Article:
Title: Growing Pains

Subtitle: Making Sense of Childhood: A Psychiatrist’s Story

Author: Dr Mike Shooter

This book – Growing Pains – was recommended to me by a psychology colleague. I was a little dubious, but was quickly proven wrong!

If you work with children or teenagers you’ll get real value out of this book – it’s full of the realities and challenges of the work, but retains a palpable sense of hope for positive outcomes.

I gave it 5 stars. Here’s why:


This book is a retrospective. It’s Dr Shooter’s look back on his professional life. But it’s more than just a series of case studies – a lot more.

Each chapter hinges around the story of one or more children. They are also themed, so that the details of each child and their problems highlights particular aspects of the work.


– Strangely, this didn’t seem like a ‘work book.’ I enjoyed reading it and found myself going back to it without the need to be disciplined about it or feeling like it was an effort; I wanted to read more.

– The writing flows well and is conversational in style without being trite. It’s simply stated and accessible – free from the usual meaningless and cumbersome medical jargon.

– The cases aren’t all happy endings or successful interventions – they throb with the reality they illustrate. Things go wrong, things go right (deliberately or not), but above all they go! You’ll recognise the dilemmas, hopes, disappointments and celebrations – it all rings true to life.

– Mike Shooter’s vision for the work, his concern for the kids he serves and the determination to make a difference, even if it means bucking the trend or kicking the convention, shines through!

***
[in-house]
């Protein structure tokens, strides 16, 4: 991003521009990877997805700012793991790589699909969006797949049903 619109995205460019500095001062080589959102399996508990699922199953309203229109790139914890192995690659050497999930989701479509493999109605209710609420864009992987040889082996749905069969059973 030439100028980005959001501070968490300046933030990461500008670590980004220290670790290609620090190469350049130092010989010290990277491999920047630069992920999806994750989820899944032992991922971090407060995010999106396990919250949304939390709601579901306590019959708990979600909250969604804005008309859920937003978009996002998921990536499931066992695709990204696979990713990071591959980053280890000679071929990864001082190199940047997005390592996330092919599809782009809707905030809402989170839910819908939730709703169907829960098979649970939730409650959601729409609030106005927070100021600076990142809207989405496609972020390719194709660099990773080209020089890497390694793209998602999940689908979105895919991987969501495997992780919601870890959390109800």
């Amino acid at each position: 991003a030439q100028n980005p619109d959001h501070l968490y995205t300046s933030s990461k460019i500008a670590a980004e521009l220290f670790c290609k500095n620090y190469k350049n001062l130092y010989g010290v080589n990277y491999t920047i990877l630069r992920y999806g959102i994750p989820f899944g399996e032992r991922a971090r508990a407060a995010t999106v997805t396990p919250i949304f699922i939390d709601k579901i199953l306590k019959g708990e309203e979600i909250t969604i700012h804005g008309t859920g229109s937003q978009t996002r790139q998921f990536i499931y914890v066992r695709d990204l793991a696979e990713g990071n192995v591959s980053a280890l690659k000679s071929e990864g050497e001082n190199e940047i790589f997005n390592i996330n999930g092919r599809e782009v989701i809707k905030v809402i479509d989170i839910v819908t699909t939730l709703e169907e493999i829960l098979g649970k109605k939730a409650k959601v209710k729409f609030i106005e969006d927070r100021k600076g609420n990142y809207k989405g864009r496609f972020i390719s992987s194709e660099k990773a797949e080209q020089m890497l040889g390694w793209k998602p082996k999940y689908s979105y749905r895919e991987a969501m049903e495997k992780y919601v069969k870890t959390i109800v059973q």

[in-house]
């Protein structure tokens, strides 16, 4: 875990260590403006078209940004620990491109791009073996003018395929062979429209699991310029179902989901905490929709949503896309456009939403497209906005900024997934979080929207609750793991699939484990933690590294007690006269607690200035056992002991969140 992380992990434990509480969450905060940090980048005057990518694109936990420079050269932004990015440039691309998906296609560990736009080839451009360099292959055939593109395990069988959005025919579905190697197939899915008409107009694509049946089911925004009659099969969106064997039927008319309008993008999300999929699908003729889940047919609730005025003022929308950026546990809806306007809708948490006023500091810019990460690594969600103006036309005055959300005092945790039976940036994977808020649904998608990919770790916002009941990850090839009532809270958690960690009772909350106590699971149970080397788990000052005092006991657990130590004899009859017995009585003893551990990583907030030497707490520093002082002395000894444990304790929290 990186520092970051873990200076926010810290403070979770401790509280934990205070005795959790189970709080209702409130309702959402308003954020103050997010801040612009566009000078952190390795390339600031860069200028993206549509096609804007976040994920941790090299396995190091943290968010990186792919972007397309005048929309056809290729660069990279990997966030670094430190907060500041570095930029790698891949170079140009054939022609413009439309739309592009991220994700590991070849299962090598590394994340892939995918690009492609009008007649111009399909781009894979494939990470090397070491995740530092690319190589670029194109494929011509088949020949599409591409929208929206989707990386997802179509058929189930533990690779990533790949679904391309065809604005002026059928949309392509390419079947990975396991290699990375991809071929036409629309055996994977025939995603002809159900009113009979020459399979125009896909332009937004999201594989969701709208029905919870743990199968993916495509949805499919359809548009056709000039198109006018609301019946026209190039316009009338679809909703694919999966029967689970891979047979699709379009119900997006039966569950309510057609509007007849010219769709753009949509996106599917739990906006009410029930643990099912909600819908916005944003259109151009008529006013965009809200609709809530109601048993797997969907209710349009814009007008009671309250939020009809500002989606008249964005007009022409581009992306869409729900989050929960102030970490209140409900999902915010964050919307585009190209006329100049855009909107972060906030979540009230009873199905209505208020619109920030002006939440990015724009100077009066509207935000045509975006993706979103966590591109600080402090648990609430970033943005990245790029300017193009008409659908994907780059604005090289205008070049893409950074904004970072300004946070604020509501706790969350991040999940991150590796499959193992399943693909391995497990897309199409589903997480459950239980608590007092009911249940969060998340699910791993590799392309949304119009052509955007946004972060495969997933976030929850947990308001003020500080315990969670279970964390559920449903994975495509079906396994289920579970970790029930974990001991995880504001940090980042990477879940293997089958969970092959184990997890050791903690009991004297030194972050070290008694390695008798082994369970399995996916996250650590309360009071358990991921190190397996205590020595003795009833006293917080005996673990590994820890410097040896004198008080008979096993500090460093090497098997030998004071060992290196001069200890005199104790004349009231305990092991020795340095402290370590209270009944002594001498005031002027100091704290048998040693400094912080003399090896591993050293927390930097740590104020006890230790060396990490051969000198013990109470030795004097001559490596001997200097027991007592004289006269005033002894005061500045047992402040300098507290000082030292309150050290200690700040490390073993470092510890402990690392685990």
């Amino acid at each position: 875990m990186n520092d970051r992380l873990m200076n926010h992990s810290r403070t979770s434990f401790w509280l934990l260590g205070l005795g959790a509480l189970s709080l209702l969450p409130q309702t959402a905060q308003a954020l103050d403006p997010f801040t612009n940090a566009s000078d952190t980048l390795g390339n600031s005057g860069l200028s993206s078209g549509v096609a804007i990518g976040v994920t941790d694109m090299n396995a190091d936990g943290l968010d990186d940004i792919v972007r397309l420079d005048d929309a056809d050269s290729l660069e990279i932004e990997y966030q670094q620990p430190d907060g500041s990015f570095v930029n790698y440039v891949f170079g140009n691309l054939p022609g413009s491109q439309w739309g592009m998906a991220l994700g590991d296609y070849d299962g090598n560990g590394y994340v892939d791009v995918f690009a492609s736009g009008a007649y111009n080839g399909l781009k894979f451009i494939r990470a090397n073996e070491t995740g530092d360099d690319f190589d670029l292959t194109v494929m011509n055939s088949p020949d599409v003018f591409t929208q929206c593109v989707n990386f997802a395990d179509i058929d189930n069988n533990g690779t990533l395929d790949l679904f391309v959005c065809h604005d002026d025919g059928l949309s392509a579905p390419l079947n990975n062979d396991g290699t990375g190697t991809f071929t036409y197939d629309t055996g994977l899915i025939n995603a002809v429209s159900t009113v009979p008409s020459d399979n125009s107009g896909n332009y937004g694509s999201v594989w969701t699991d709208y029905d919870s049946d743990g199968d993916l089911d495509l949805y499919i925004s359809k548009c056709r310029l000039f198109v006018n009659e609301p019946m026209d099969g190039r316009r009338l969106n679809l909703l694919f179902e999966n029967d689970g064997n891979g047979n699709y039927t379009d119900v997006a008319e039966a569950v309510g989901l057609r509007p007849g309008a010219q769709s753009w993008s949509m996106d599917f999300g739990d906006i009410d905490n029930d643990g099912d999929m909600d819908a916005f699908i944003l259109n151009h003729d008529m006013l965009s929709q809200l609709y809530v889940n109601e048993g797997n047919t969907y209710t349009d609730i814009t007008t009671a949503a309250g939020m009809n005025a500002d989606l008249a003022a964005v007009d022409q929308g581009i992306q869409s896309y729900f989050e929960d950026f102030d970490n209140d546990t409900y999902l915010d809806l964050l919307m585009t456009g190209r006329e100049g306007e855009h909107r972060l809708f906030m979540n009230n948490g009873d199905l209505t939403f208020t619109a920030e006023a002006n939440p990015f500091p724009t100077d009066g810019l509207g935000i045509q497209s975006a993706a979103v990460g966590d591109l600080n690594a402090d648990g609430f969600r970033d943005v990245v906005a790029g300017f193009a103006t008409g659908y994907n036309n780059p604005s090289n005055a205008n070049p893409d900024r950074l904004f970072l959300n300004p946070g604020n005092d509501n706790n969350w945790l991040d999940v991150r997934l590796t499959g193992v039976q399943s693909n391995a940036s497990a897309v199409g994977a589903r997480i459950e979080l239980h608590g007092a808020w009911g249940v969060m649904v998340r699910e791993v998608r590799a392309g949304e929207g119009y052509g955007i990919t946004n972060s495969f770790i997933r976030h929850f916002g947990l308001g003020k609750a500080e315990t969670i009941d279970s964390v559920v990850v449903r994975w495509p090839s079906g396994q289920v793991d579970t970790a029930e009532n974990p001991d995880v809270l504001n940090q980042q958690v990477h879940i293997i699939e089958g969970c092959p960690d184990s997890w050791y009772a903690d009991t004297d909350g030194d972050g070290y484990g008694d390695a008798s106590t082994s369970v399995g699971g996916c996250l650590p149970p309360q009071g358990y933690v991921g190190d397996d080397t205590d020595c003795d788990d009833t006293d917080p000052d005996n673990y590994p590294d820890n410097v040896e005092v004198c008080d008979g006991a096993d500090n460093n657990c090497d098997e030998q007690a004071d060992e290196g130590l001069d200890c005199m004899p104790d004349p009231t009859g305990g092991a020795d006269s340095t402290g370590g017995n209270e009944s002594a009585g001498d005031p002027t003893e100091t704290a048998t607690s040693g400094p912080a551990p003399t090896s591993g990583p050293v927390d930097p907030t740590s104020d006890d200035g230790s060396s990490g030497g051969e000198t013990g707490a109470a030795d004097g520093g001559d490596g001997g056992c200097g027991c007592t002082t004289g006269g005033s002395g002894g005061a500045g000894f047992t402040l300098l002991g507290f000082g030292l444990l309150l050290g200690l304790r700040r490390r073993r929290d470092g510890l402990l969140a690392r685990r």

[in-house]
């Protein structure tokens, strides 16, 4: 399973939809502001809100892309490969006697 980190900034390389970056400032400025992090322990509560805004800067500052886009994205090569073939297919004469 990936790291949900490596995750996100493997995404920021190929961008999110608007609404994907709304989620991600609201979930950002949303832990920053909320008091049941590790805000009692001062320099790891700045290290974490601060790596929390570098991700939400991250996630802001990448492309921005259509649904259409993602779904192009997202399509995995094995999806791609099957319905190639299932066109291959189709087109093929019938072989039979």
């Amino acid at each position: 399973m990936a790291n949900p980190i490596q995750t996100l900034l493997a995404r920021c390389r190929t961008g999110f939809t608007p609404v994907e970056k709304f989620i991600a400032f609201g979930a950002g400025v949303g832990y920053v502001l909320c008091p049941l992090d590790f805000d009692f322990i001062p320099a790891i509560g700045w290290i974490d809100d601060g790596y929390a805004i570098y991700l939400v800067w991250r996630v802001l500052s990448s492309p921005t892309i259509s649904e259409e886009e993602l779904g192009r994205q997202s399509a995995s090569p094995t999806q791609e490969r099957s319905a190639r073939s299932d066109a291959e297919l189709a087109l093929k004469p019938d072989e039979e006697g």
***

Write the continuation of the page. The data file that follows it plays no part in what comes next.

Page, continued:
– I loved the author’s willingness to question his own practice, to highlight where he got things wrong or misjudged his young patients. There’s an honesty about the writing that I found very refreshing.

– Dr Shooter also questions the system in which he worked – particularly during the epilogue – this particularly excited me. I’m not sure I’ve read a book about working with troubled kids that did this before and I found myself cheering as I read it!

– In sharing his own history and ongoing battle with depression, Mike Shooter humanises himself and, by extension, that most venerated professional niche of mental health, psychiatry.

– Above all, this is a book full of hope. The challenges that children and families face often seem overwhelming. But there’s something in Shooter’s humanity, his empathy and his careful employment of his skills that left me with real hope that our best efforts really can make a difference. And, after all, that’s what it’s all about!


– I wanted more and would buy volume two in a flash if it ever materialises.

– It set me thinking about writing something similar looking at the lessons from my own practice experience over the years. Watch this space…


Get the paperback  – here

Get the audiobook – here

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© Jonny Matthew 2019

Disclosure of material connection: Some of the above are “affiliate links.” This means that if you click the link and purchase an item, I will receive an affiliate commission. Regardless, I only recommend products or services I use personally and believe will add value to my readers.

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